Federal Aviation Administration chief Steve Dickson says he has some suggestions for new changes to the Boeing 737 MAX after piloting the grounded jetliner Wednesday.
“I like what I saw on the flight,” said Dickson, a former airline pilot who flew earlier versions of the 737.
“That doesn’t mean I don’t have some debrief items going forward,” said Dickson after his two-hour flight from Seattle’s Boeing Field.
Dickson said he’d like to see tweaks “not so much in the procedures, but in the narrative that describes the procedures.”
Federal regulators are still evaluating Boeing’s proposed safety changes to the embattled design after a pair of fatal crashes abroad killed 346 people, grounding the plane worldwide in March 2019. Dickson stressed his unorthodox flight was not part of the official FAA recertification process — which Dickson said is in the home stretch.
The 18-month grounding has cost Boeing at least $18 billion. And it has missed a series of target dates for getting approval for the plane to again carry passengers. Before the Covid-19 pandemic it had been expecting approval for the plane by the middle of this year.
But the pandemic, and the resulting plunge in air travel worldwide, has led virtually all airlines to park a large percentage of their planes, reducing the need for Boeing (BA) to win the approval for the plane to fly sooner than later.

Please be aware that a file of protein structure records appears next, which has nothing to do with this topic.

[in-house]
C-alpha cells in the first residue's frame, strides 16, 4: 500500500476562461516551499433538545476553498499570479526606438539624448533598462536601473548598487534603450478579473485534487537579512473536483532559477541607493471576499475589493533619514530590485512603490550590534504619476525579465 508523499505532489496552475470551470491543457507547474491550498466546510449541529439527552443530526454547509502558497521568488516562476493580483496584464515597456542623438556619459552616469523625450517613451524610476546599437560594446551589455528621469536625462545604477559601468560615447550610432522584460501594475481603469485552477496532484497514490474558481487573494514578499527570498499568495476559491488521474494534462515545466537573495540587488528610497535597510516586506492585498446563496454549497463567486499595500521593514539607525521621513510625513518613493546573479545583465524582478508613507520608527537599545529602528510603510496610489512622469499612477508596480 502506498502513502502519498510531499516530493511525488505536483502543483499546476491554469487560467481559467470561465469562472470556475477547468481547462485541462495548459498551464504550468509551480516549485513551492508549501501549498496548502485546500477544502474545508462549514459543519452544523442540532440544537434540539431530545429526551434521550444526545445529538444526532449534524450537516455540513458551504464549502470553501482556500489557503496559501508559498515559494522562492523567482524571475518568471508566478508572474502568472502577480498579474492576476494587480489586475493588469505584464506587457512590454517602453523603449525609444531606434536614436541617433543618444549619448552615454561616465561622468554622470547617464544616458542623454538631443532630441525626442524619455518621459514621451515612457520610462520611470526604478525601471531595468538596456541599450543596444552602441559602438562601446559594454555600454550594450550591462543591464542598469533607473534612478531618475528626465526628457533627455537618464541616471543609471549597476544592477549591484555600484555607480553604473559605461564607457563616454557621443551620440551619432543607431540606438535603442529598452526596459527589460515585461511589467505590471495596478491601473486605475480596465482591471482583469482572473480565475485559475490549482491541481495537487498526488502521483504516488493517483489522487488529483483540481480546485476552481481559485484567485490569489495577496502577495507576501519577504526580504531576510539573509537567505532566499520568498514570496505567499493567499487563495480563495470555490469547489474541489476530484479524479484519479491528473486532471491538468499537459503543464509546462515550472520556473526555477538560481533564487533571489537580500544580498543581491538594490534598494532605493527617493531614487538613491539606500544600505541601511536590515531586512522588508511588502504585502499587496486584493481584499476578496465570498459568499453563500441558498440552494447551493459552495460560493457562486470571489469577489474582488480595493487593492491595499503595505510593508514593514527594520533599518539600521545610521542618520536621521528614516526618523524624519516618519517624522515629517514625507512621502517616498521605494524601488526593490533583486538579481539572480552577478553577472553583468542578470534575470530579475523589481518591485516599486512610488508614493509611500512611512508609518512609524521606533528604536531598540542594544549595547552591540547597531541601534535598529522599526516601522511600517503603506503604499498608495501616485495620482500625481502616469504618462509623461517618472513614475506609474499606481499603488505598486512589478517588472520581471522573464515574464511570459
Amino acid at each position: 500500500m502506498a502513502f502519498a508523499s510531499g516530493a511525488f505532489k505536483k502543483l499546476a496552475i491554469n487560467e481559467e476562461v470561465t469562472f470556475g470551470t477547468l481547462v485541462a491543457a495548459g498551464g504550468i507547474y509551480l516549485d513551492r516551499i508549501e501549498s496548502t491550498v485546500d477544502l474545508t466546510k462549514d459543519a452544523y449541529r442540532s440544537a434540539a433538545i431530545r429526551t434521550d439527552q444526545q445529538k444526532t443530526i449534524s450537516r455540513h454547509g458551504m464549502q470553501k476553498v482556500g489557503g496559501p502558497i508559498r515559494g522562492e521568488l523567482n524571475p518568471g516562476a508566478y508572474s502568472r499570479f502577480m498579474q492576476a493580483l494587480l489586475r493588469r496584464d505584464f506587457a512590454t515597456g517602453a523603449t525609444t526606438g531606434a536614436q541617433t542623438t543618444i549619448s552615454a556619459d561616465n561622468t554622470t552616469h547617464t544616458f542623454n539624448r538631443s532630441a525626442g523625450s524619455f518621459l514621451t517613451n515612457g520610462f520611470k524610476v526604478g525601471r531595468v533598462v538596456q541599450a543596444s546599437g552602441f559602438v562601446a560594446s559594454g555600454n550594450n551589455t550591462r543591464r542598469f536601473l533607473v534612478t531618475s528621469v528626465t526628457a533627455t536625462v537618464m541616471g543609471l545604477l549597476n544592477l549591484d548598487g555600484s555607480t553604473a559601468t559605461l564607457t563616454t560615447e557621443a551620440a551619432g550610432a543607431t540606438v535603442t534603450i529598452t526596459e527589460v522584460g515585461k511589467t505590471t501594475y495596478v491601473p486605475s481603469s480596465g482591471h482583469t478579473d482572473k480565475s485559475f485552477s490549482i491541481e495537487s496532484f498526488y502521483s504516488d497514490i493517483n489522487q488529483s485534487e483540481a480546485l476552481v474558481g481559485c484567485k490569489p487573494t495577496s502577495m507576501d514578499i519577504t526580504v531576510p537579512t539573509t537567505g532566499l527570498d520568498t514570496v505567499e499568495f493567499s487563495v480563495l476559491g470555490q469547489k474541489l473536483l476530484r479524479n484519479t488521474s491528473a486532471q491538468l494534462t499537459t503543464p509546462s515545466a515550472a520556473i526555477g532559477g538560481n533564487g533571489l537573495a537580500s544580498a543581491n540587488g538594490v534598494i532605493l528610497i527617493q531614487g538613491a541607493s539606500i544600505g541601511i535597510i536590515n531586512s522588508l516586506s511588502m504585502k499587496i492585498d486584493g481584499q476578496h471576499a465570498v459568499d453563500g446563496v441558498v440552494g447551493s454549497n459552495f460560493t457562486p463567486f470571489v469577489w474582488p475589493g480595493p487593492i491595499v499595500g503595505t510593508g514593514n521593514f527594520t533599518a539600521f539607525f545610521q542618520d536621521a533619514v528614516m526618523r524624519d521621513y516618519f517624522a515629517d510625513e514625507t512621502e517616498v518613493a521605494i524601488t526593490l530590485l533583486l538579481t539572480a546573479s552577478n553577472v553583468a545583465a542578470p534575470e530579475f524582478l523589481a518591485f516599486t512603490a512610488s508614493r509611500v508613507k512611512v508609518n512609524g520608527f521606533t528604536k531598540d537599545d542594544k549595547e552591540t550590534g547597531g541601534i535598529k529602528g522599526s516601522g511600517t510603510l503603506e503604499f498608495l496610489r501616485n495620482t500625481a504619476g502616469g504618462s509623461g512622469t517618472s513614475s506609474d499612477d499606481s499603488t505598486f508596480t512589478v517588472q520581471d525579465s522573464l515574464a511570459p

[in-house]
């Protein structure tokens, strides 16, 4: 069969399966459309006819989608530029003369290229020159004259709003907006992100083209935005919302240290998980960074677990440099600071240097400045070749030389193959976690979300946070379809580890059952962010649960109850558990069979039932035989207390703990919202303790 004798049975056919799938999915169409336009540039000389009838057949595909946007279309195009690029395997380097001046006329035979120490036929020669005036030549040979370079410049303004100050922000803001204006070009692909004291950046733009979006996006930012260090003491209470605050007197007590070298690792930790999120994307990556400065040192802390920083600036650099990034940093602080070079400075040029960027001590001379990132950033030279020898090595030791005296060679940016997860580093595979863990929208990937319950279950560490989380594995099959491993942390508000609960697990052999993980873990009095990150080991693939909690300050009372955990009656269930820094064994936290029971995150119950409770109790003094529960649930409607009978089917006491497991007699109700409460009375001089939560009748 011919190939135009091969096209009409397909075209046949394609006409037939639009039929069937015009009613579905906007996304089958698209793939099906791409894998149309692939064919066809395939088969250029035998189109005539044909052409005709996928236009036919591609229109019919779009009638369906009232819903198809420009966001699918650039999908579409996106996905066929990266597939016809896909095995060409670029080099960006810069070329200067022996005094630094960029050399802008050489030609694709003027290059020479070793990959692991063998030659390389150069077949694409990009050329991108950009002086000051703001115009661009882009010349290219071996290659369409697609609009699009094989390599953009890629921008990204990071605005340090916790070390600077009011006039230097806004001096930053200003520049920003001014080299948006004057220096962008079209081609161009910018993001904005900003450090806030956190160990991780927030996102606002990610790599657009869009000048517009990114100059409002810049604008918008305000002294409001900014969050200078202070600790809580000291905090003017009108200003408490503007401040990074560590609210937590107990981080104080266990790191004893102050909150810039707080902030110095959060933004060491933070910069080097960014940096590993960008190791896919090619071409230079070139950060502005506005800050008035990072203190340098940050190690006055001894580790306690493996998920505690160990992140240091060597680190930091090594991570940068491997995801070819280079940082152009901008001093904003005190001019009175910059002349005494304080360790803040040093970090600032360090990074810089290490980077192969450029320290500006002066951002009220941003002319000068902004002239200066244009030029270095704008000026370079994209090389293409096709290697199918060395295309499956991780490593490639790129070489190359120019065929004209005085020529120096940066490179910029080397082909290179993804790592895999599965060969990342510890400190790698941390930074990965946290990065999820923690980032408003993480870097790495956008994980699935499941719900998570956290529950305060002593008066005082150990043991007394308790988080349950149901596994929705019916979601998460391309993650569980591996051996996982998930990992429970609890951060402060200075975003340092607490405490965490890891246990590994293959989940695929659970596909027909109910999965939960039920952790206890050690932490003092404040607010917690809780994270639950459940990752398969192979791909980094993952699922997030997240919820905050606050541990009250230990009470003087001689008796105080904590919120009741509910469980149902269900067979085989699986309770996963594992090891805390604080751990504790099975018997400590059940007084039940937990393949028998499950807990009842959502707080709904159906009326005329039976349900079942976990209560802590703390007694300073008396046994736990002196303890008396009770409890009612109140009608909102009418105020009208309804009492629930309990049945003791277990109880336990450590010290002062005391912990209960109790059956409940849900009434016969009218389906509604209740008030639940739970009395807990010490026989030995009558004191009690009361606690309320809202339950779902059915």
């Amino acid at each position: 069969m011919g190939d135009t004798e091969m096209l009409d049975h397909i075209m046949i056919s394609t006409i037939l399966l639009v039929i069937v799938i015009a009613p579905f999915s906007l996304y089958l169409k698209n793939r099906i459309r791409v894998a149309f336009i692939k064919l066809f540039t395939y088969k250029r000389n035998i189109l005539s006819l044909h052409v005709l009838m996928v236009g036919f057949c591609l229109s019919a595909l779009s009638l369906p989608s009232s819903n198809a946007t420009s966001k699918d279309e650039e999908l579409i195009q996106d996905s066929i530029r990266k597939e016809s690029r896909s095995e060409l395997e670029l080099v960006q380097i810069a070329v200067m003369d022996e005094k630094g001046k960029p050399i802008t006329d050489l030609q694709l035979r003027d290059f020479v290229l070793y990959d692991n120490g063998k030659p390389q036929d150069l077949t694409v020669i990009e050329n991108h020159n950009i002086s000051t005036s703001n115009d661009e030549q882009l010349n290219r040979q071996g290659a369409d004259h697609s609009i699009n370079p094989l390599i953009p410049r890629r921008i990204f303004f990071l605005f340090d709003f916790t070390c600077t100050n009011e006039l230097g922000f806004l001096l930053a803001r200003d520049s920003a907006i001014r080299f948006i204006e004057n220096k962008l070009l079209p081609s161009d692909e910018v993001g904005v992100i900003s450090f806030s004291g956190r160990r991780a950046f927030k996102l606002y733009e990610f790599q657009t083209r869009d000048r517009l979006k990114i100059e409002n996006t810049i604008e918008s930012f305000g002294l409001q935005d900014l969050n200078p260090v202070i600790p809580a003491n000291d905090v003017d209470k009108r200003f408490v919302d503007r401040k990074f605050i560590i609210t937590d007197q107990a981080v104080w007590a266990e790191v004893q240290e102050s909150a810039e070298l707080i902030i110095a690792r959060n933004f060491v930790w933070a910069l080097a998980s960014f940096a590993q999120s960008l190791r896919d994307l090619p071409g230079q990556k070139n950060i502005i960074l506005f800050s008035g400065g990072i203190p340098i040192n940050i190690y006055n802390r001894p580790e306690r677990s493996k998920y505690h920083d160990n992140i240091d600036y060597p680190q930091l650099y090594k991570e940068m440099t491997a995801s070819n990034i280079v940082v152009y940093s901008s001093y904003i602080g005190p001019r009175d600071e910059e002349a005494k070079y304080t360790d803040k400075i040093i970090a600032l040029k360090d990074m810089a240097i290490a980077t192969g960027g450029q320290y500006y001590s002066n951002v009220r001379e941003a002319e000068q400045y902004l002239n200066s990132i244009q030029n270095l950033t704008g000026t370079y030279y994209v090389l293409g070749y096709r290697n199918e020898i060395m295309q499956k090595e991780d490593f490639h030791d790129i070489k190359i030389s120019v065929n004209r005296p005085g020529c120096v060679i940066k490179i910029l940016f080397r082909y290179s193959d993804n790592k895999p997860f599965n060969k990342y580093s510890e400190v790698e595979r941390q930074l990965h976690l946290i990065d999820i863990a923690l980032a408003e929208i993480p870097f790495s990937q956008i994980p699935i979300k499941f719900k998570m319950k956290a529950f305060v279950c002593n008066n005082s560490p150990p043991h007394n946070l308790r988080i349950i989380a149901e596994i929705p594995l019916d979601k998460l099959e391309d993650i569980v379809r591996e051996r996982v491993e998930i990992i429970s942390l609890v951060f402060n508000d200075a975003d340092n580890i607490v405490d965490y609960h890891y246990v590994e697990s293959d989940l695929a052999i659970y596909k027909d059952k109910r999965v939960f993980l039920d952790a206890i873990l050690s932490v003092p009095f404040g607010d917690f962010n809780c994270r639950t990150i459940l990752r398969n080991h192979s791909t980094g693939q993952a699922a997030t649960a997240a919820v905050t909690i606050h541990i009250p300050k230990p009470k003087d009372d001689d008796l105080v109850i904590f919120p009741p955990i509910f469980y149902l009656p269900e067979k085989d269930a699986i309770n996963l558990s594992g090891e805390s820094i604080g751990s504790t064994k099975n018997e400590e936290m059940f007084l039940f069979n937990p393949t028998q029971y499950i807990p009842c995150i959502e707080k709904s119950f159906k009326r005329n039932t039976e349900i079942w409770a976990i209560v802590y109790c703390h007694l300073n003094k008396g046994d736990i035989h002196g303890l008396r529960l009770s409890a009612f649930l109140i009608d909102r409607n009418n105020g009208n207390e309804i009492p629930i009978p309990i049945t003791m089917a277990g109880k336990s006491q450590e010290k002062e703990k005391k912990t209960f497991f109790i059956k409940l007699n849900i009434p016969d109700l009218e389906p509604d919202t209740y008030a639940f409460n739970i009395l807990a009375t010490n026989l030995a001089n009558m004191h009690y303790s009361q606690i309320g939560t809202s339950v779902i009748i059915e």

Crash victim daughter criticizes flight
The daughter of Joseph Waithaka, who was killed in the Ethiopian Airlines Flight 302 crash, called the flight a “gimmick.”
“It’s nothing but a clown in a suit to reassure the public that everything is fine,” Zipporah Kuria said in an email shared by her attorney. “It’s clearly a PR stunt for the FAA and a free endorsement for Boeing.”
Dickson told reporters the flight was “not a publicity stunt.”
“It was important to me to understand the training and handling of the aircraft,” said Dickson, who prepared in a flight simulator and flew the actual airplane alongside a Boeing company pilot.
He also said concerns about the plane’s safety raised earlier this month by the FAA’s own safety engineers are under consideration by the officials certifying the plane. The safety engineers, in a document submitted to the FAA by their union, said additional work is needed before the jet should be cleared for passenger flights.
Dickson would not address the specific concerns, saying there is “a process for responding to and reviewing the comments,” but that he is proud of the agency’s work to raise questions and prevent “groupthink.”
A report prepared this month by investigators with the House Transportation Committee called into question the way the agency reviewed the plane for safety leading up to its initial certification in 2017.
“The problem is it was compliant but not safe, and people died,” committee Chairman Peter DeFazio, an Oregon Democrat, said.